Now, as those of you who saw the documentary, Jeremy, Jonathan, and Latoya are awfully special too. Personally, I couldn’t have picked only 3 kids to follow, and I’m glad I didn’t have to since CNN did that for me. But let me update you on the three of them, since CNN stopped following the kids 6 months ago. Jonathan, the boy who loves basketball more than anything else has successfully liftied up his grades. I could not be happier to report that he has a 73 average (the highest he has ever had) and won an achievement award, a service award and a full scholarship to Christ of King High School. Jeremy is still struggling with his grades, but has been willing to have deep and in-depth conversations about what is necessary for him to change this very crucial situation. But the boy who I picked because of his great smile, great questions, and great energy, and who did not want to go on the journey, proved to be the boy I knew he could be. He has a nearly 100% retention rate at all of our global ambassador activities, is never late, and is always engaged. As a matter of a fact, if my kids are shy or quiet in a certain situation, I can just give Jeremy a look and he will raise his hand and ask one of the smartest questions of anyone in the room. And Latyoa is truly the girl you saw on screen. But what you didn’t see, and I’m glad that you didn’t, is just how many challenges she has had to overcome in her very young life. But she’s the kind of girl that has taken full advantage of the opportunities that have been presented to her and truly thrives in a mentoring situation. She is also very lucky to have a mother who wants better for her child than the life that she has lived and is very engaged in the program herself.
The only other thing that I would add is that most of our children do not live in two parent families, though a few of them are blessed to do so. We all know that this isn’t the best ideal for any child. However, what many of our kids do have are invested grandparents, aunts, uncles, older brothers and sisters, and godparents. I cannot stress enough that if a parent is unable to meet their obligations to their child, we have to pay honor and homage to the collective village of family members who stand in their place. This is not to be disrespected, this is to be nothing but admired and honored. And then for the few of our kids who do not have any responsible adult in their lives, guess what – that’s where the members of the Salvation Army Community Center come into place. The staff at the Center go above and beyond for every child, not just the Journey for Change kids. They pick them up and drive them home, take them to the doctor and to events. And that’s also where the staff of The Angelrock Project come in and where I come in myself. These are my kids, these are your kids, and these are the world’s kids. If you know of a child in your community who needs a space filled in their life, please, please consider rising to the challenge and doing it yourself or taking the time to find a safe place where there are people who do this type of thing all the time like a church, community center or social services agency. Remember, it really really does take a village.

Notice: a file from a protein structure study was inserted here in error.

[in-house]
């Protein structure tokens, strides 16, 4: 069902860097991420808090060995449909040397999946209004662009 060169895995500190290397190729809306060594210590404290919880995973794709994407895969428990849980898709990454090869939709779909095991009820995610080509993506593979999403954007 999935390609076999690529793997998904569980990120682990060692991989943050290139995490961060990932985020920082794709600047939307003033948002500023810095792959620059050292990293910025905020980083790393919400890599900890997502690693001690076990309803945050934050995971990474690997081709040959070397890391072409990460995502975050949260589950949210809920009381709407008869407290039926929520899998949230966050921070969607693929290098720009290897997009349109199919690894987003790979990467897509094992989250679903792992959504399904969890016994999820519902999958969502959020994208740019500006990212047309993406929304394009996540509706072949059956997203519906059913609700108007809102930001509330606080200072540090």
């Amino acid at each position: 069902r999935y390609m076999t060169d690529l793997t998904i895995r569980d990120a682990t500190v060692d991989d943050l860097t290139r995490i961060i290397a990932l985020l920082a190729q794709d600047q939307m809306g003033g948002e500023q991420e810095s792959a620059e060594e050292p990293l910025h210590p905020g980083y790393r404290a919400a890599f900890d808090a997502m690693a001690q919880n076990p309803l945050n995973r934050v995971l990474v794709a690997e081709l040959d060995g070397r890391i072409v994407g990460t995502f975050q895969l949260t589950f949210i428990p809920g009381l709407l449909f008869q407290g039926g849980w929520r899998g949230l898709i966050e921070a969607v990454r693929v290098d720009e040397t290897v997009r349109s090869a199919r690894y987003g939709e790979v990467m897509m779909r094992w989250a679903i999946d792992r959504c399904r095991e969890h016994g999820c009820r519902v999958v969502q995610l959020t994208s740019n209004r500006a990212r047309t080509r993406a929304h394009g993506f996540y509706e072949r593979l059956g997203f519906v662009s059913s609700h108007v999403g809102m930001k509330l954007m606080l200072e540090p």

To learn more about my kids and to see pictures, please click here.
Peace and blessings,